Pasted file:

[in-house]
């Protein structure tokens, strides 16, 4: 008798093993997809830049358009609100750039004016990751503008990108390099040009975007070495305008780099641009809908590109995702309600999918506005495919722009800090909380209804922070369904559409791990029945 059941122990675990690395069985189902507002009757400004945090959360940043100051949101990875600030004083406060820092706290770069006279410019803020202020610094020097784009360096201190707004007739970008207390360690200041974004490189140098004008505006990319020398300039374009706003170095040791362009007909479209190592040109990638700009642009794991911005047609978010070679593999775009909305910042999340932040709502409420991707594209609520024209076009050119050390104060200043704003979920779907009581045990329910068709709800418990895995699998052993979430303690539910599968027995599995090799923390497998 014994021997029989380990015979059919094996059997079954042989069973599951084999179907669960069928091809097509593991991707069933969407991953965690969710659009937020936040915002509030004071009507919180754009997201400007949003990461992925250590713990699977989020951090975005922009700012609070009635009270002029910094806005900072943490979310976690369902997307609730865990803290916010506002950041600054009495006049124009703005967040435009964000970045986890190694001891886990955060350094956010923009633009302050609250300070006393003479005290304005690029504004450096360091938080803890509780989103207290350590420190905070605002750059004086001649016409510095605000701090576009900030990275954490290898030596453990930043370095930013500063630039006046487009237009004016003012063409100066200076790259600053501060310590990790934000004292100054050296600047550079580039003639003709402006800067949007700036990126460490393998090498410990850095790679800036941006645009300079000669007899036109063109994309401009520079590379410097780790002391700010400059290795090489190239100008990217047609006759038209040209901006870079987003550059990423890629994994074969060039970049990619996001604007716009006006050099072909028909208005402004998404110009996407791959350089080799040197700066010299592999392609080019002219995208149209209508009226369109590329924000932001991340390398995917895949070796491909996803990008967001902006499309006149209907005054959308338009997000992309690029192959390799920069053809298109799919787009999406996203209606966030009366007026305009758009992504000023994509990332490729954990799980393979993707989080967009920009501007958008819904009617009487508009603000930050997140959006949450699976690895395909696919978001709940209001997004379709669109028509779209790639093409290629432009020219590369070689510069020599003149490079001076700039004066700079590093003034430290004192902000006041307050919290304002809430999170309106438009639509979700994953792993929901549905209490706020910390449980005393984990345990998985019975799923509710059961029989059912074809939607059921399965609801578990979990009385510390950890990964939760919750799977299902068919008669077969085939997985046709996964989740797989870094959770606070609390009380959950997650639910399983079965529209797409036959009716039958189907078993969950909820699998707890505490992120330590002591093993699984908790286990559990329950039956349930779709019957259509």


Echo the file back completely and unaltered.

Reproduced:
[in-house]
């Protein structure tokens, strides 16, 4: 008798093993997809830049358009609100750039004016990751503008990108390099040009975007070495305008780099641009809908590109995702309600999918506005495919722009800090909380209804922070369904559409791990029945 059941122990675990690395069985189902507002009757400004945090959360940043100051949101990875600030004083406060820092706290770069006279410019803020202020610094020097784009360096201190707004007739970008207390360690200041974004490189140098004008505006990319020398300039374009706003170095040791362009007909479209190592040109990638700009642009794991911005047609978010070679593999775009909305910042999340932040709502409420991707594209609520024209076009050119050390104060200043704003979920779907009581045990329910068709709800418990895995699998052993979430303690539910599968027995599995090799923390497998 014994021997029989380990015979059919094996059997079954042989069973599951084999179907669960069928091809097509593991991707069933969407991953965690969710659009937020936040915002509030004071009507919180754009997201400007949003990461992925250590713990699977989020951090975005922009700012609070009635009270002029910094806005900072943490979310976690369902997307609730865990803290916010506002950041600054009495006049124009703005967040435009964000970045986890190694001891886990955060350094956010923009633009302050609250300070006393003479005290304005690029504004450096360091938080803890509780989103207290350590420190905070605002750059004086001649016409510095605000701090576009900030990275954490290898030596453990930043370095930013500063630039006046487009237009004016003012063409100066200076790259600053501060310590990790934000004292100054050296600047550079580039003639003709402006800067949007700036990126460490393998090498410990850095790679800036941006645009300079000669007899036109063109994309401009520079590379410097780790002391700010400059290795090489190239100008990217047609006759038209040209901006870079987003550059990423890629994994074969060039970049990619996001604007716009006006050099072909028909208005402004998404110009996407791959350089080799040197700066010299592999392609080019002219995208149209209508009226369109590329924000932001991340390398995917895949070796491909996803990008967001902006499309006149209907005054959308338009997000992309690029192959390799920069053809298109799919787009999406996203209606966030009366007026305009758009992504000023994509990332490729954990799980393979993707989080967009920009501007958008819904009617009487508009603000930050997140959006949450699976690895395909696919978001709940209001997004379709669109028509779209790639093409290629432009020219590369070689510069020599003149490079001076700039004066700079590093003034430290004192902000006041307050919290304002809430999170309106438009639509979700994953792993929901549905209490706020910390449980005393984990345990998985019975799923509710059961029989059912074809939607059921399965609801578990979990009385510390950890990964939760919750799977299902068919008669077969085939997985046709996964989740797989870094959770606070609390009380959950997650639910399983079965529209797409036959009716039958189907078993969950909820699998707890505490992120330590002591093993699984908790286990559990329950039956349930779709019957259509």